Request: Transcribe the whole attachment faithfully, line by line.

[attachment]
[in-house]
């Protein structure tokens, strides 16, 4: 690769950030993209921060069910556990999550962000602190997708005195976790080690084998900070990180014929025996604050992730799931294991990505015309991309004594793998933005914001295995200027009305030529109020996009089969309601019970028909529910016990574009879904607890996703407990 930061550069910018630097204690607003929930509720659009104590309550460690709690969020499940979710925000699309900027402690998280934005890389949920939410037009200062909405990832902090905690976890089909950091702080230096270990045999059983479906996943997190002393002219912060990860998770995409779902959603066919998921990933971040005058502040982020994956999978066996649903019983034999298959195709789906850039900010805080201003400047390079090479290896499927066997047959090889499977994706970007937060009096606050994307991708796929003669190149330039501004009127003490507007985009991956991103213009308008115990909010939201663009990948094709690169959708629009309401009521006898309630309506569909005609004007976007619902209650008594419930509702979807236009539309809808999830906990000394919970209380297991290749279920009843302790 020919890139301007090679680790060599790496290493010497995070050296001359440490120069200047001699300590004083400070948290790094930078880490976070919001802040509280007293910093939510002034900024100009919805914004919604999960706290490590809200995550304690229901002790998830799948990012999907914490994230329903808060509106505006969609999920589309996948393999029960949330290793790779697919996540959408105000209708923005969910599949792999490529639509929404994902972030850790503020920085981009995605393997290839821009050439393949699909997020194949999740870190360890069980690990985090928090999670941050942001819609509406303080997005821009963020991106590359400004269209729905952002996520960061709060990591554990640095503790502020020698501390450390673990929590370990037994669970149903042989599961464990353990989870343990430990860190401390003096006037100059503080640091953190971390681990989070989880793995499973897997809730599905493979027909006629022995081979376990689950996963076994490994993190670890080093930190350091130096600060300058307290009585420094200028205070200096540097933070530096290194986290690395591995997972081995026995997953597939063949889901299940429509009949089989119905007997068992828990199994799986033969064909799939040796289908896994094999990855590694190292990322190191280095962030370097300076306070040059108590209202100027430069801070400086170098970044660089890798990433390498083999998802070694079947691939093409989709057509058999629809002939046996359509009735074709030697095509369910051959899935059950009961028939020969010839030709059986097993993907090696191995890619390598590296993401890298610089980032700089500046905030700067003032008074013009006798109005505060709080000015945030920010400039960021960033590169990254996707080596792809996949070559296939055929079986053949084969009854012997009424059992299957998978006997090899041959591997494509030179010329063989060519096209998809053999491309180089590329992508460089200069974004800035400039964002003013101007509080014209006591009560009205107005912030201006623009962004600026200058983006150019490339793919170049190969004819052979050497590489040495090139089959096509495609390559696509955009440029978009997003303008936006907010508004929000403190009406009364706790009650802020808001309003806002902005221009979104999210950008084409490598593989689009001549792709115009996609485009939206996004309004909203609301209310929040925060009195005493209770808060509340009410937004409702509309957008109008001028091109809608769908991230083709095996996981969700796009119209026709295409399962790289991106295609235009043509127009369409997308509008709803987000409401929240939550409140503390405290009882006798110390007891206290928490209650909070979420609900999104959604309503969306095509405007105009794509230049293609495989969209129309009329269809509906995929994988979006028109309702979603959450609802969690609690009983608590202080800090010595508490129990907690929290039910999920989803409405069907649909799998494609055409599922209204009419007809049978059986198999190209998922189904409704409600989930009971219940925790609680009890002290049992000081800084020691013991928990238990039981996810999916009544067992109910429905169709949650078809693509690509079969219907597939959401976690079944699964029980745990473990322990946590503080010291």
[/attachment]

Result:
[in-house]
């Protein structure tokens, strides 16, 4: 690769950030993209921060069910556990999550962000602190997708005195976790080690084998900070990180014929025996604050992730799931294991990505015309991309004594793998933005914001295995200027009305030529109020996009089969309601019970028909529910016990574009879904607890996703407990 930061550069910018630097204690607003929930509720659009104590309550460690709690969020499940979710925000699309900027402690998280934005890389949920939410037009200062909405990832902090905690976890089909950091702080230096270990045999059983479906996943997190002393002219912060990860998770995409779902959603066919998921990933971040005058502040982020994956999978066996649903019983034999298959195709789906850039900010805080201003400047390079090479290896499927066997047959090889499977994706970007937060009096606050994307991708796929003669190149330039501004009127003490507007985009991956991103213009308008115990909010939201663009990948094709690169959708629009309401009521006898309630309506569909005609004007976007619902209650008594419930509702979807236009539309809808999830906990000394919970209380297991290749279920009843302790 020919890139301007090679680790060599790496290493010497995070050296001359440490120069200047001699300590004083400070948290790094930078880490976070919001802040509280007293910093939510002034900024100009919805914004919604999960706290490590809200995550304690229901002790998830799948990012999907914490994230329903808060509106505006969609999920589309996948393999029960949330290793790779697919996540959408105000209708923005969910599949792999490529639509929404994902972030850790503020920085981009995605393997290839821009050439393949699909997020194949999740870190360890069980690990985090928090999670941050942001819609509406303080997005821009963020991106590359400004269209729905952002996520960061709060990591554990640095503790502020020698501390450390673990929590370990037994669970149903042989599961464990353990989870343990430990860190401390003096006037100059503080640091953190971390681990989070989880793995499973897997809730599905493979027909006629022995081979376990689950996963076994490994993190670890080093930190350091130096600060300058307290009585420094200028205070200096540097933070530096290194986290690395591995997972081995026995997953597939063949889901299940429509009949089989119905007997068992828990199994799986033969064909799939040796289908896994094999990855590694190292990322190191280095962030370097300076306070040059108590209202100027430069801070400086170098970044660089890798990433390498083999998802070694079947691939093409989709057509058999629809002939046996359509009735074709030697095509369910051959899935059950009961028939020969010839030709059986097993993907090696191995890619390598590296993401890298610089980032700089500046905030700067003032008074013009006798109005505060709080000015945030920010400039960021960033590169990254996707080596792809996949070559296939055929079986053949084969009854012997009424059992299957998978006997090899041959591997494509030179010329063989060519096209998809053999491309180089590329992508460089200069974004800035400039964002003013101007509080014209006591009560009205107005912030201006623009962004600026200058983006150019490339793919170049190969004819052979050497590489040495090139089959096509495609390559696509955009440029978009997003303008936006907010508004929000403190009406009364706790009650802020808001309003806002902005221009979104999210950008084409490598593989689009001549792709115009996609485009939206996004309004909203609301209310929040925060009195005493209770808060509340009410937004409702509309957008109008001028091109809608769908991230083709095996996981969700796009119209026709295409399962790289991106295609235009043509127009369409997308509008709803987000409401929240939550409140503390405290009882006798110390007891206290928490209650909070979420609900999104959604309503969306095509405007105009794509230049293609495989969209129309009329269809509906995929994988979006028109309702979603959450609802969690609690009983608590202080800090010595508490129990907690929290039910999920989803409405069907649909799998494609055409599922209204009419007809049978059986198999190209998922189904409704409600989930009971219940925790609680009890002290049992000081800084020691013991928990238990039981996810999916009544067992109910429905169709949650078809693509690509079969219907597939959401976690079944699964029980745990473990322990946590503080010291």